Mussel preparation is quite easy, but there are a few “rules” you have to keep in mind.   For starters, like almost all shellfish, you cook mussels live.  This is because once dead, enzymes in the mussels begin to breakdown tissues, which releases toxin.  Those in turn could cause food poisoning.  Cooking shellfish halts the release of enzymes so no toxins.  

Telling ‘live’ from ‘dead’ mussels is simple.  When you are ready to cook your mussels, to be sure they are alive, look for them to all be tightly closed.  If the mussels are open a bit, tap the shell a couple of on the counter or with a spoon.  They are safe to cook and eat if they close, even a little.  If the mussels stay open, they are already gone, and need to be discarded.  

The other “rule” is to be sure they cook fully.  The generally accepted advice is that the mussels need to be open after steaming.  If they didn’t open, discard them.  There is some science that says that even closed shells are cooked, but that isn’t universally accepted.  My personal view is that it is best to stick by the old rule of thumb — if they aren’t opened once cooked, discard them.  

Opened Mussels after Steaming

So back to today’s recipe.  This is my take on a dish I had a number of years back at a local restaurant.  They served the mussels with chorizo steamed in a local beer.  I liked it, but I like the flavor of a dry white wine better.  I added tomatoes to make a richer flavored broth.  It pairs well with the smokiness of the chorizo.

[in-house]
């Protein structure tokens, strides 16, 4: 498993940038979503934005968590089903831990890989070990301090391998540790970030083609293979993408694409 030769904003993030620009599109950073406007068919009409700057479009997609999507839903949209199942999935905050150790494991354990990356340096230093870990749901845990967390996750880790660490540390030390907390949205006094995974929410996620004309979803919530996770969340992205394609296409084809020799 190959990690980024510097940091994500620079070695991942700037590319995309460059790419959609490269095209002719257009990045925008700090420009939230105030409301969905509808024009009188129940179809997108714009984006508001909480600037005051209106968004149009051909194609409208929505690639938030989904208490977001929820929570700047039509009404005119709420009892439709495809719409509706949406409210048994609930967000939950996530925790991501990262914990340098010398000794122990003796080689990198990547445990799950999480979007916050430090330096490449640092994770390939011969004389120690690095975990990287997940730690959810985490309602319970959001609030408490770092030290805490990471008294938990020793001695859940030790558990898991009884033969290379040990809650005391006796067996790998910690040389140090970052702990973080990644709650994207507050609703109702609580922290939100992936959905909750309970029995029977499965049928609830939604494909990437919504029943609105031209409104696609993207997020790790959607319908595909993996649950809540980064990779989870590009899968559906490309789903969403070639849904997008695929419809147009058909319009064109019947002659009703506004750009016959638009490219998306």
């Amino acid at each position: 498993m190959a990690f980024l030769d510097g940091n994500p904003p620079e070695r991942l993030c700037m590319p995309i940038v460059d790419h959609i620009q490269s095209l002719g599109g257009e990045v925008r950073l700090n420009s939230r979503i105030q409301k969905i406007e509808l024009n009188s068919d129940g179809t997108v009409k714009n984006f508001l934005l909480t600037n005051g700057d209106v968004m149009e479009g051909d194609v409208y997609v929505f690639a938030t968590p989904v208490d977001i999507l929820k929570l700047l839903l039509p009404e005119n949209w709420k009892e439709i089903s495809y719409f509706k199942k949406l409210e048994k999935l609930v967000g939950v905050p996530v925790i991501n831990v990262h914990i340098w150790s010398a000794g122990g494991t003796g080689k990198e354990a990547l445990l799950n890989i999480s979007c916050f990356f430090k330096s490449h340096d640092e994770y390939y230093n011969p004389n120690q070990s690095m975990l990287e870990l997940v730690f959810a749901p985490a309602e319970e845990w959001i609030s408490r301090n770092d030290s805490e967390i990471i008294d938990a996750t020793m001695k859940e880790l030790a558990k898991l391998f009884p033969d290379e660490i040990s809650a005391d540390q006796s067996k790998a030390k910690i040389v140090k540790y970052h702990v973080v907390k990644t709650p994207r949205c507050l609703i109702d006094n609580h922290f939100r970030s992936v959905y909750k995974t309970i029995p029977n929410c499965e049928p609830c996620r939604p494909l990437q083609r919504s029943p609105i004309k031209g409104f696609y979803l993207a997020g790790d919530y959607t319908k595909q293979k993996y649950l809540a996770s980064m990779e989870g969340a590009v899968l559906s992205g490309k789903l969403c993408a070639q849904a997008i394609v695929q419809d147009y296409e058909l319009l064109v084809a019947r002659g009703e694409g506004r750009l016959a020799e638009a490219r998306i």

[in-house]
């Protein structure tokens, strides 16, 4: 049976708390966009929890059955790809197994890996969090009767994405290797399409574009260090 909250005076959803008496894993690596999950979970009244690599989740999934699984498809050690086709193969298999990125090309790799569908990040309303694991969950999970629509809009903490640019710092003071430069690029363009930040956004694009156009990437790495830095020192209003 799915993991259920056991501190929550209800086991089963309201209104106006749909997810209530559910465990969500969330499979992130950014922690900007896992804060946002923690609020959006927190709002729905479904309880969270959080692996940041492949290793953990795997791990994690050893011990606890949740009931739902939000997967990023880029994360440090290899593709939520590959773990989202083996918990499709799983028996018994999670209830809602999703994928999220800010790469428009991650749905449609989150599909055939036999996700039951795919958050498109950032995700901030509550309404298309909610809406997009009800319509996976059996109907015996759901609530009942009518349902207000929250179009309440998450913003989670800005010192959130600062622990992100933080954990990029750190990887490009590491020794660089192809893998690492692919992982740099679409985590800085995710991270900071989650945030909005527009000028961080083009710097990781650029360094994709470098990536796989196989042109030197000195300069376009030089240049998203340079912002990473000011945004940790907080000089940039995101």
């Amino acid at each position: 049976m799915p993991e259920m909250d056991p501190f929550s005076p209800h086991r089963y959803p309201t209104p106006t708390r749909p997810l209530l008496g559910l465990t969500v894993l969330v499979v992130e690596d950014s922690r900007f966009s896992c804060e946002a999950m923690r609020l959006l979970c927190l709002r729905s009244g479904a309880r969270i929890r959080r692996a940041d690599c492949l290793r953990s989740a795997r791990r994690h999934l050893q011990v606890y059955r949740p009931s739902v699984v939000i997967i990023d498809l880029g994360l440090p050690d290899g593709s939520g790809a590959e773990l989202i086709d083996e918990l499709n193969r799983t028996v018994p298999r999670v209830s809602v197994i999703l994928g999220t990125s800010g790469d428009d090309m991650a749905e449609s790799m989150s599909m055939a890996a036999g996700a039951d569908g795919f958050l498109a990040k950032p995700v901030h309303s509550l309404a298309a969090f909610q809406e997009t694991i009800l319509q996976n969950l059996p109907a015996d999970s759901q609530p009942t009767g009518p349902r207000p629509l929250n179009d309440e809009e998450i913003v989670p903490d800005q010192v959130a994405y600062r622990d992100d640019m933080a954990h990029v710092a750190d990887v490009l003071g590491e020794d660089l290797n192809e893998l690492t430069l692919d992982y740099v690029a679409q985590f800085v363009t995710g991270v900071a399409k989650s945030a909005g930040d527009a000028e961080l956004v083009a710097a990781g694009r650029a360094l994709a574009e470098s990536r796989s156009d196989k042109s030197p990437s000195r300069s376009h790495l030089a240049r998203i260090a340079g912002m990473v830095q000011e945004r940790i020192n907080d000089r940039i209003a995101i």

Cava, Spain’s Sparkling Wine

As for which white wine, I chose to use cava.  If you’re not familiar with cava, it is a sparkling white wine from Spain.  Catalunya, the region around Barcelona, produces most of Spain’s cava.  Although the bubble all go away while cooking, they play a nice role in the cooking process.  When first added to the pan, it will froth quickly as the bubble are all released.  I think this agitation of the liquid works in your favor.  It helps combine the smokiness of the chorizo and the sweetness of the tomatoes.  

Like all sparkling wines, cava is available in a range from dry to sweet.  I think dry or semi dry is a good choice here..  The tomatoes bring enough sweetness to the dish, so you want a drier, slightly more acidic wine to balance the flavors.  

The chorizo I use is a brand available in local grocery stores.  Spanish chorizo is different from Mexican.  Mexican chorizo is hot,  where Spanish is smoky and not hot.  For tomatoes, any small grape or cherry sized will do.  I like to blend red and yellow ones for aesthetics. The colors mirror those of the Spanish flag.